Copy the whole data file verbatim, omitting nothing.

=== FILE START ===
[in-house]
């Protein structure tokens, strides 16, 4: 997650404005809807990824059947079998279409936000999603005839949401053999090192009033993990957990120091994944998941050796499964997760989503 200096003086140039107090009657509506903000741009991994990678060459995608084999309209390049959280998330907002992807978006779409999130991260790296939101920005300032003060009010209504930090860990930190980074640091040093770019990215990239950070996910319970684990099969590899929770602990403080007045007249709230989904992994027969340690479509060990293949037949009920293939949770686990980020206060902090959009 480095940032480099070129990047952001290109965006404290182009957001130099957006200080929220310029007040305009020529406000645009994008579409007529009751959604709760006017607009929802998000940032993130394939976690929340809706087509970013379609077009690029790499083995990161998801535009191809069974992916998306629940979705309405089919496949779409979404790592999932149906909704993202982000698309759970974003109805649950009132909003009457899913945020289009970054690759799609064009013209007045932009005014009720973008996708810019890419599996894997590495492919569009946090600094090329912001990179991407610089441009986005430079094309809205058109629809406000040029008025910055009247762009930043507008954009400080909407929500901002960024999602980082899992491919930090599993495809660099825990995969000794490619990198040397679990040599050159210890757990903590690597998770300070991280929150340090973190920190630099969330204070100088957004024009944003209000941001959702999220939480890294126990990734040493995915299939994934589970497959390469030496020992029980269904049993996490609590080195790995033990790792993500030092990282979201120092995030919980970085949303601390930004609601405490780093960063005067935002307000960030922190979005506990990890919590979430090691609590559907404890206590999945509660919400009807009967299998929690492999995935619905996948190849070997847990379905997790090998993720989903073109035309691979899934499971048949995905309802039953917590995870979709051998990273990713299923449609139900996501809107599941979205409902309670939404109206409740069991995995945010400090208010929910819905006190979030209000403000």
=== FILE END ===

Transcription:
[in-house]
């Protein structure tokens, strides 16, 4: 997650404005809807990824059947079998279409936000999603005839949401053999090192009033993990957990120091994944998941050796499964997760989503 200096003086140039107090009657509506903000741009991994990678060459995608084999309209390049959280998330907002992807978006779409999130991260790296939101920005300032003060009010209504930090860990930190980074640091040093770019990215990239950070996910319970684990099969590899929770602990403080007045007249709230989904992994027969340690479509060990293949037949009920293939949770686990980020206060902090959009 480095940032480099070129990047952001290109965006404290182009957001130099957006200080929220310029007040305009020529406000645009994008579409007529009751959604709760006017607009929802998000940032993130394939976690929340809706087509970013379609077009690029790499083995990161998801535009191809069974992916998306629940979705309405089919496949779409979404790592999932149906909704993202982000698309759970974003109805649950009132909003009457899913945020289009970054690759799609064009013209007045932009005014009720973008996708810019890419599996894997590495492919569009946090600094090329912001990179991407610089441009986005430079094309809205058109629809406000040029008025910055009247762009930043507008954009400080909407929500901002960024999602980082899992491919930090599993495809660099825990995969000794490619990198040397679990040599050159210890757990903590690597998770300070991280929150340090973190920190630099969330204070100088957004024009944003209000941001959702999220939480890294126990990734040493995915299939994934589970497959390469030496020992029980269904049993996490609590080195790995033990790792993500030092990282979201120092995030919980970085949303601390930004609601405490780093960063005067935002307000960030922190979005506990990890919590979430090691609590559907404890206590999945509660919400009807009967299998929690492999995935619905996948190849070997847990379905997790090998993720989903073109035309691979899934499971048949995905309802039953917590995870979709051998990273990713299923449609139900996501809107599941979205409902309670939404109206409740069991995995945010400090208010929910819905006190979030209000403000």